Walt Disney World, Celebration City, and Problems of New Urbanism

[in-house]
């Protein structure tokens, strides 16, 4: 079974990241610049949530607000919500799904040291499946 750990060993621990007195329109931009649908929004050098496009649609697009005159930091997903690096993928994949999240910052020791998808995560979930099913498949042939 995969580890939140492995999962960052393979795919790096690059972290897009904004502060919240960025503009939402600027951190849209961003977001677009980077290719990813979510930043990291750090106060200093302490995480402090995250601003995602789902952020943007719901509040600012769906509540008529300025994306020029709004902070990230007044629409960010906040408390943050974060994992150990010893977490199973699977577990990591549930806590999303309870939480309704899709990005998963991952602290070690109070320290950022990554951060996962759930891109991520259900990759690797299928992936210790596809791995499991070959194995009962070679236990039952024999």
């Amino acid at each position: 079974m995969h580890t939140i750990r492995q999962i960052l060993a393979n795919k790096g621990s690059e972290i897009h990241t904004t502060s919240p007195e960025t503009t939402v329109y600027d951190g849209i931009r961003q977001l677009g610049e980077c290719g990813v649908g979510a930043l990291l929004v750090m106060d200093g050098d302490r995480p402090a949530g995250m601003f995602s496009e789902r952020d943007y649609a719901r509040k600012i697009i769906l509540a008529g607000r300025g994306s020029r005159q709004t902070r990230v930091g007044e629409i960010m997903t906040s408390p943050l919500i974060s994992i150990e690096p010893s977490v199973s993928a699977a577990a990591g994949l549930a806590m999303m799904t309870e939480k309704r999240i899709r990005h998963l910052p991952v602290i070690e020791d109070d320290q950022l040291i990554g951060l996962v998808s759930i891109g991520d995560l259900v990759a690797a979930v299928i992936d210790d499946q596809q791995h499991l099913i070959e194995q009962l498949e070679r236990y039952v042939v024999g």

While the New Urbanism movement is enticing on the surface – with promises of integrated communities, shared use zoning, and more pedestrian (and user) friendly designs of living spaces – it also has significant drawbacks, specifically racial and socioeconomic prejudice and an aura of artificiality. New Urbanism advocates moving away from the “sprawl” that proponents say has consumed the United States in the form of suburbia, and returning to the town model where people work where they live and enjoy a combination of their work and home lives. This goes against the contemporary norm that divides the home and work space and taken form largely as suburbs where people live and commercial or business zones where people work. Also stressed as part of the movement are pedestrian friendly designs and straight streets. (Sander 214) One of the greatest and most evident manifestations of the New Urbanism model in society is with the Disney theme parks and land outside Orlando, Florida. The use of conceptual models and social theories in alignment with New Urbanism by Walt Disney, and later his company of the same name, in the design of Walt Disney World and environs (namely Celebration City) highlight both the benefits and ultimately the pitfalls of the New Urbanism approach. While the Disney endeavors deliver great amounts of spatial (and in some senses also social) order on the surface, serious problems tying into the aforementioned racial and socioeconomic diversity underlie these efforts. Moreover, as is the case with much of New Urbanism, the nature of the project itself gives off and extremely artificial sense.